Farrey v. Sanderfoot,
Annotate this Case
500 U.S. 291 (1991)
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U.S. Supreme Court
Farrey v. Sanderfoot, 500 U.S. 291 (1990)
Farrey v. Sanderfoot
Argued March 25, 1991
Decided May 23, 1991
500 U.S. 291
When petitioner Farrey and respondent Sanderfoot divorced, a Wisconsin court awarded each one-half of their marital estate. Among other things, the decree awarded Farrey's interest in the family home and real estate to Sanderfoot and ordered him to make payments to Farrey to equalize their net marital assets. To secure the award, the court granted Farrey a lien against Sanderfoot's real property. Sanderfoot did not pay Farrey, and subsequently filed for bankruptcy, listing the marital home and real estate as exempt homestead property. The Bankruptcy Court denied his motion to avoid Farrey's lien under 11 U.S.C. § 522(f)(1) -- which provides, inter alia, that a debtor "may avoid the fixing of a [judicial] lien on an interest of the debtor in property" -- finding that the lien could not be avoided because it protected Farrey's preexisting interest in the marital property. The District Court reversed, and the Court of Appeals affirmed.
1. Section 522(f)(1) requires a debtor to have possessed an interest to which a lien attached, before it attached, to avoid the fixing of a lien on that interest. The statute does not permit avoidance of any lien on a property, but instead expressly permits avoidance of "the fixing of a lien on an interest of the debtor." A fixing that takes place before the debtor acquires an interest, by definition, is not on the debtor's interest. This reading fully comports with § 522(f)'s purpose, which is to protect the debtor's exempt property, and its legislative history, which suggests that Congress primarily intended § 522(f)(1) as a device to thwart creditors who, sensing an impending bankruptcy, rush to court to obtain a judgment to defeat the debtor's exemptions. To permit lien avoidance where the debtor at no point possessed the interest without the judicial lien would allow judicial lienholders to be defrauded through the conveyance of an encumbered interest to a prospective debtor. Pp. 500 U. S. 295-299.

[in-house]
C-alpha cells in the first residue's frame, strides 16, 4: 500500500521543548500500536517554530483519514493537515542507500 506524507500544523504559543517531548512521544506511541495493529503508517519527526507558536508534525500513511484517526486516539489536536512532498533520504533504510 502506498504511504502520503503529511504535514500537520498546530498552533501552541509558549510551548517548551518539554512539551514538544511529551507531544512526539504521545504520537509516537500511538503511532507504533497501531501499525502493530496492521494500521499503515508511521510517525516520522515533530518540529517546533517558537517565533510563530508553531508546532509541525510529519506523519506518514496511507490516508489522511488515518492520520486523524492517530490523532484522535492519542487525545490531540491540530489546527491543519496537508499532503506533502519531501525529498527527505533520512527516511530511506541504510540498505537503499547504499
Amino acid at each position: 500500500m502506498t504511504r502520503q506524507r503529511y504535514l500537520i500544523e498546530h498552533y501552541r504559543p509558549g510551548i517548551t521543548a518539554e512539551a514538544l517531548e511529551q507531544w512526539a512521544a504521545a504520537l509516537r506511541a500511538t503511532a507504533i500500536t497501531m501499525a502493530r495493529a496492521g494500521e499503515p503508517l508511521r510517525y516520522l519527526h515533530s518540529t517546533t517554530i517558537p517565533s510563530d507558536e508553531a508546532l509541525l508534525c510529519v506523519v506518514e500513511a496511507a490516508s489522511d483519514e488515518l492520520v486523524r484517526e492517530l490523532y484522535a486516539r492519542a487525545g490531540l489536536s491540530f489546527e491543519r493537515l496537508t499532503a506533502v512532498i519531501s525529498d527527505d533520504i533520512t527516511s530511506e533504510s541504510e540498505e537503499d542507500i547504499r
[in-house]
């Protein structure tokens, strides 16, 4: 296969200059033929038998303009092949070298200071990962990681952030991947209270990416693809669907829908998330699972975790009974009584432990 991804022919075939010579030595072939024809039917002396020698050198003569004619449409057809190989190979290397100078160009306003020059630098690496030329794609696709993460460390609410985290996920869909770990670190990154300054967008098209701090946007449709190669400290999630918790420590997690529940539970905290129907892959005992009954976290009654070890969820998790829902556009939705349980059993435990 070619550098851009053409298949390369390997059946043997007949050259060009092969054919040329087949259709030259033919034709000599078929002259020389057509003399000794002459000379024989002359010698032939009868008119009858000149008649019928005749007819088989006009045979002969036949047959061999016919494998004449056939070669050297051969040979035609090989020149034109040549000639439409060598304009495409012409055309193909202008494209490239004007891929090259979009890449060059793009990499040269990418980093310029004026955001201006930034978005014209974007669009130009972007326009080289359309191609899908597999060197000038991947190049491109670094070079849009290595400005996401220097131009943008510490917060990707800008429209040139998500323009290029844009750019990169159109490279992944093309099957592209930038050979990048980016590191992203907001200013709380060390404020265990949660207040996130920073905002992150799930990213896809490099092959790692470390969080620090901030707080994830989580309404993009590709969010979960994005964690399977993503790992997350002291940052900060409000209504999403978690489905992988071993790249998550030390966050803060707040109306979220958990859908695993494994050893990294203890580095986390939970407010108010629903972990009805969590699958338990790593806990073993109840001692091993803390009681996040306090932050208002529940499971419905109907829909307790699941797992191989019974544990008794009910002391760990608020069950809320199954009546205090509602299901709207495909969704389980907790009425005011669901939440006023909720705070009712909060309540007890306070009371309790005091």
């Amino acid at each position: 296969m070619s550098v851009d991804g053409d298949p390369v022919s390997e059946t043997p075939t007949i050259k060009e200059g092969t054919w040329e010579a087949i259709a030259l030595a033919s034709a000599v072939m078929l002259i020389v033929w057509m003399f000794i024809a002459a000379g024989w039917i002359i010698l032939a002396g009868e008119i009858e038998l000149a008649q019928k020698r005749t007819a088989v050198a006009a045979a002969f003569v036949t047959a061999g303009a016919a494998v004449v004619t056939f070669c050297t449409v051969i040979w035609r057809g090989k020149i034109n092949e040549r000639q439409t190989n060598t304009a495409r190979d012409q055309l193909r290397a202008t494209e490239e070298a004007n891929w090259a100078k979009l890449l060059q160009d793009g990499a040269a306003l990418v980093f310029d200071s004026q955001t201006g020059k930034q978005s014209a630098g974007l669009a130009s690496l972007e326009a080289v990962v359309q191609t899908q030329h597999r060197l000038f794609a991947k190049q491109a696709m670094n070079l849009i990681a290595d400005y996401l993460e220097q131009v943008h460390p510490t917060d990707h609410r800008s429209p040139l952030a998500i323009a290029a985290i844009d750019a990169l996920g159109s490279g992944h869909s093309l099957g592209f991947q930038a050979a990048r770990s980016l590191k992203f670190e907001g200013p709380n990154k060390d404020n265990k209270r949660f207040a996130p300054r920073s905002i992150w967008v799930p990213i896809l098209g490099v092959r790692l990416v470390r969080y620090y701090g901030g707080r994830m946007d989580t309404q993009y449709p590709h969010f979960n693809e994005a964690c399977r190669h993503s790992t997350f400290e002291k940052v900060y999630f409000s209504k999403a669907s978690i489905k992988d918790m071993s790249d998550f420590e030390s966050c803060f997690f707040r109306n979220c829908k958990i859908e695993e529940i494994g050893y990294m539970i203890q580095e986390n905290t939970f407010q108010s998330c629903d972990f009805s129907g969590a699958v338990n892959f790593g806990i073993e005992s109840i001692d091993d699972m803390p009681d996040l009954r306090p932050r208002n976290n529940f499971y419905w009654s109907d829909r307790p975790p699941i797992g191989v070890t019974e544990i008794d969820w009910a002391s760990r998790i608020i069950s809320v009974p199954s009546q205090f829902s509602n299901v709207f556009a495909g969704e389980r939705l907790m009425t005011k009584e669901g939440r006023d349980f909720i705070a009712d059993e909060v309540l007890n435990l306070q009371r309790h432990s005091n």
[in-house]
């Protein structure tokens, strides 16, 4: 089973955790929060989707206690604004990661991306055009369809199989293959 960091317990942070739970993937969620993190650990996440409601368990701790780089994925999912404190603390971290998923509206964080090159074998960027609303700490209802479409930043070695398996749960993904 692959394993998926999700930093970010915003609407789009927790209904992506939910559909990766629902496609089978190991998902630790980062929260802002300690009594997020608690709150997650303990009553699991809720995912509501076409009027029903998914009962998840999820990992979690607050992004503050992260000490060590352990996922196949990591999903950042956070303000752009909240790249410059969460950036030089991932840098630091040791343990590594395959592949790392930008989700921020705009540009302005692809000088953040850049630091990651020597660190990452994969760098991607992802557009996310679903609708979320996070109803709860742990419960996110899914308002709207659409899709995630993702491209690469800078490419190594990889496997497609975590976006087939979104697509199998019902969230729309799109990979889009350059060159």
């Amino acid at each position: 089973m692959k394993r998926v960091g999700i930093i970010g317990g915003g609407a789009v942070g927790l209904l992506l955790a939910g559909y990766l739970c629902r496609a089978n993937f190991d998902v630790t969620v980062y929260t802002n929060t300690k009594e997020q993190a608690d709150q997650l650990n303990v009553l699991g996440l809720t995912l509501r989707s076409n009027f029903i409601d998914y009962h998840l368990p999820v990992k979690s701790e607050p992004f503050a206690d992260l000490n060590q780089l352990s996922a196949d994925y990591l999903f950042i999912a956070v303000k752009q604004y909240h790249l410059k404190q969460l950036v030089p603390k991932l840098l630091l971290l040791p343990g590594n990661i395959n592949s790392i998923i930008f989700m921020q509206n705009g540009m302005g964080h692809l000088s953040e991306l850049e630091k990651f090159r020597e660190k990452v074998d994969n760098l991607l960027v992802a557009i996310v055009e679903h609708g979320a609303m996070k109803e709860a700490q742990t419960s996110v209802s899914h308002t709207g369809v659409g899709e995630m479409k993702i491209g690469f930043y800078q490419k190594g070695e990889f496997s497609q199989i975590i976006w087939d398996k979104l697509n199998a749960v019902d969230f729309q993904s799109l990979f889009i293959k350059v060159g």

2. Farrey's lien cannot be avoided under § 522(f)(1). The parties agree that, under state law, the divorce decree extinguished their joint tenancy, in which each had an undivided one-half interest, and created new interests in place of the old. Thus, her lien fixed not on Sanderfoot's preexisting interest, but rather on the fee simple interest that he
was awarded in the decree that simultaneously granted Farrey her lien. The result is the same even if the decree merely reordered the couple's preexisting interests, since the lien would have fastened only to what had been Farrey's preexisting interest, an interest that Sanderfoot would never have possessed without the lien already having fixed. To permit Sanderfoot to use the Bankruptcy Code to deprive Farrey of protection for her own preexisting homestead interest would neither follow the statute's language nor serve its main goal. Pp. 500 U. S. 299-301.
899 F.2d 598 (CA7 1990), reversed and remanded.
WHITE, J., delivered the opinion of the Court, in which REHNQUIST, C.J., and MARSHALL, BLACKMUN, STEVENS, O'CONNOR, KENNEDY, and SOUTER, JJ., joined, and in all but the penultimate paragraph of Part III of which SCALIA, J., joined. KENNEDY, J., filed a concurring opinion, in which SOUTER, J., joined, post, p. 500 U. S. 301.